A lot or a little?
The parents' guide to what's in this movie.
What parents need to know
Parents need to know that this suspenseful made-for-TV movie includes occasionally bloody violence and multiple scenes of gun use. Frightening werewolves hunt and attack humans, biting them to pass along the curse or, in one case, devouring them altogether (the act isn't shown, but a character is said to have died this way). When humans shoot a werewolf to protect themselves, his wounds heal instantly without affecting him at all. There's drinking, references to drug use (two teens seek out herbs that will get them high), kissing scenes and allusions to sexual activity (including mention of orgasm and being "in the mood"), and some iffy language (mostly "hell," "ass," and "damn").
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What's the story?
Weeks before her wedding, starry-eyed Julia (Autumn Reeser) discovers that her fiancé, Rich (Eddie Kaye Thomas), is a werewolf, and his monthly excursions are his way of protecting others from his darker, more dangerous side. Instead of running for the hills, Julia sets her sights on finding a cure for his affliction. Despite his assurances that he can lead a normal life (with a few minor tweaks here and there), her research leads him to seek out the creature that bit him four years earlier; its death would free Rich from the curse he's under. But hunting the creature down and killing it proves to be more difficult -- and more personal -- than Rich could have imagined. In the end, it's Julia's devotion to her fiancé that's the deciding factor in whether he's able to conquer his inner demon.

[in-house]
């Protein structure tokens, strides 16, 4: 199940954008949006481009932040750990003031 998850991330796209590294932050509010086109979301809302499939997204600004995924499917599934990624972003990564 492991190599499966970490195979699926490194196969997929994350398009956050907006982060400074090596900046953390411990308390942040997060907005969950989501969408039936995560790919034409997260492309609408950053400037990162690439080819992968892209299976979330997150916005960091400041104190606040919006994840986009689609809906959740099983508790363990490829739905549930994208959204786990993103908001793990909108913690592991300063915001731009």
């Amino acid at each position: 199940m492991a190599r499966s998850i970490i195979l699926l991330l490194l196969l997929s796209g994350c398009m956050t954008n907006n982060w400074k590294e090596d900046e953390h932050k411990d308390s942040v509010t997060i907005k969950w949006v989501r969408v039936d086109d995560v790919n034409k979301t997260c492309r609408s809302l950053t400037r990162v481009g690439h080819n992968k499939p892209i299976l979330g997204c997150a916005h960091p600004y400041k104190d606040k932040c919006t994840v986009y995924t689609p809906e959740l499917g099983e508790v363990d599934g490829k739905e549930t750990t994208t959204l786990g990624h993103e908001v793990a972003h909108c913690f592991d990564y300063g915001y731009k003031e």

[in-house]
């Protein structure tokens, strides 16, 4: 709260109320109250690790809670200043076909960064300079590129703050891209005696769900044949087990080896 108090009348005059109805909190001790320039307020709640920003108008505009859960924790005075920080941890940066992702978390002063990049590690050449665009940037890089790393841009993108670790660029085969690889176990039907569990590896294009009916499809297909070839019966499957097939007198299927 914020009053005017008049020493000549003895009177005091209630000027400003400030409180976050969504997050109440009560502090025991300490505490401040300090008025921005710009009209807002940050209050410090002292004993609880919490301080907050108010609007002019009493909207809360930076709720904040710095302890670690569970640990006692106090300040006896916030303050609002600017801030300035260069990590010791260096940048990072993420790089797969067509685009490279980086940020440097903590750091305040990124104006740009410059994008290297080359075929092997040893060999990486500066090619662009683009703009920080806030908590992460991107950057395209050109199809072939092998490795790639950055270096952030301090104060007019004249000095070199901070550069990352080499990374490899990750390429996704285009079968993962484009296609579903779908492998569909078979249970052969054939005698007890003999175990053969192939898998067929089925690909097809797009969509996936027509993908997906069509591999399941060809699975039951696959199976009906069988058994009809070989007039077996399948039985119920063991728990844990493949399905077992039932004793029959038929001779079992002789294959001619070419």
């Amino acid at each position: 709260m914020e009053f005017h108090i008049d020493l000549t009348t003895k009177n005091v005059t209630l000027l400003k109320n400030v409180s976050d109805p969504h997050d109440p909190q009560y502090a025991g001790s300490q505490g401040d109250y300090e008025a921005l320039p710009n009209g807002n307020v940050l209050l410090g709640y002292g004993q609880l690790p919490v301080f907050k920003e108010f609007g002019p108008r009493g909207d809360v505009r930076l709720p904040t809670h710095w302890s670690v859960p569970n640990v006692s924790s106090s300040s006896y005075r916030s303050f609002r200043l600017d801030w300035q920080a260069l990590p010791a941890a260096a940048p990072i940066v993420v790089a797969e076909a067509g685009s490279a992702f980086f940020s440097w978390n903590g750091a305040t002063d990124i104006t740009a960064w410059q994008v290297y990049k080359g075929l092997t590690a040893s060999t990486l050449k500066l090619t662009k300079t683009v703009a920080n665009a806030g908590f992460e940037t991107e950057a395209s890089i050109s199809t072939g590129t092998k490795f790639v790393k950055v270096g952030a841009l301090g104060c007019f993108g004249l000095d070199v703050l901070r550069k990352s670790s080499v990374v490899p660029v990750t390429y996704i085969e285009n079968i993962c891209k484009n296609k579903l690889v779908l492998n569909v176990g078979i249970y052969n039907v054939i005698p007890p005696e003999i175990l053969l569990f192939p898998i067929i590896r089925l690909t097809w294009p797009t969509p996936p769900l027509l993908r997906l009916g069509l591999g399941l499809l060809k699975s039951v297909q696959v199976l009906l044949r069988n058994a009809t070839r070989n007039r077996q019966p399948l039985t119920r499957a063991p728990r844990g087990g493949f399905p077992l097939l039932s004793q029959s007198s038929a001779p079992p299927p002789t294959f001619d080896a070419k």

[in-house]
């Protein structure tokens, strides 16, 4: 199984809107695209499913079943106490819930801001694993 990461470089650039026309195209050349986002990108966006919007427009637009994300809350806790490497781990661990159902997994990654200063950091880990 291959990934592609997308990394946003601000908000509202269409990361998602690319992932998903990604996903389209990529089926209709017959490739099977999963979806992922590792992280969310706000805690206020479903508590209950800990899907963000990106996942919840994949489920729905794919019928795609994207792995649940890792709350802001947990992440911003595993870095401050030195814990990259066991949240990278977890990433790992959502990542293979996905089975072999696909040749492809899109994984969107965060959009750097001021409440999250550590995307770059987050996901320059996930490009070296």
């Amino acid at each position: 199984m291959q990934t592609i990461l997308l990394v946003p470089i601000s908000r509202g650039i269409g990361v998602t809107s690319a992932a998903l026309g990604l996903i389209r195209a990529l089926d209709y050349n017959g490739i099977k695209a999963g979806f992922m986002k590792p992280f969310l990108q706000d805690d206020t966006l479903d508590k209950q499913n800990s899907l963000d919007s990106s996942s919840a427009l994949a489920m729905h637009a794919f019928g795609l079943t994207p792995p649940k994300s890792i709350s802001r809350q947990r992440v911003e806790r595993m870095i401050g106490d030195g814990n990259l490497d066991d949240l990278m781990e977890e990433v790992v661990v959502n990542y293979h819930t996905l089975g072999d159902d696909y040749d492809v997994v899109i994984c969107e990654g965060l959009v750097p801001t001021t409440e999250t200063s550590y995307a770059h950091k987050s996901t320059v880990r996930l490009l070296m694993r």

Is it any good?
Rooted in legend and mysticism, Nature of the Beast is entertaining -- if at times a bit hokey -- but it's certainly not meant for tweens or younger/sensitive teens. Special effects make the human-to-werewolf transformations surprisingly seamless, and violence is at times both bloody and related to gun use. Snarling, vicious werewolves hunt and attack their victims (one of whom is said to have died); for one, bullet wounds instantly heal without lasting injury.
It's not really extreme enough to be considered "horror," but couple the violence with the movie's tense suspense, drinking/drug references, and language, and it's probably best reserved for sturdy teens and adults ... if you want to avoid the stuff that frightful dreams are made of.
Talk to your kids about ...
Families can talk about the appeal of movies and TV shows based on folklore and legends. Do you enjoy stories about creatures like werewolves, ghosts, and vampires? Where do these stories come from? What are some of your other favorite legends?
Do you think there's a difference in how people respond to realistic violence (war scenes, murder) and fantasy violence (werewolf attacks, futuristic laser battles)? Is one type more damaging than the other? Why or why not?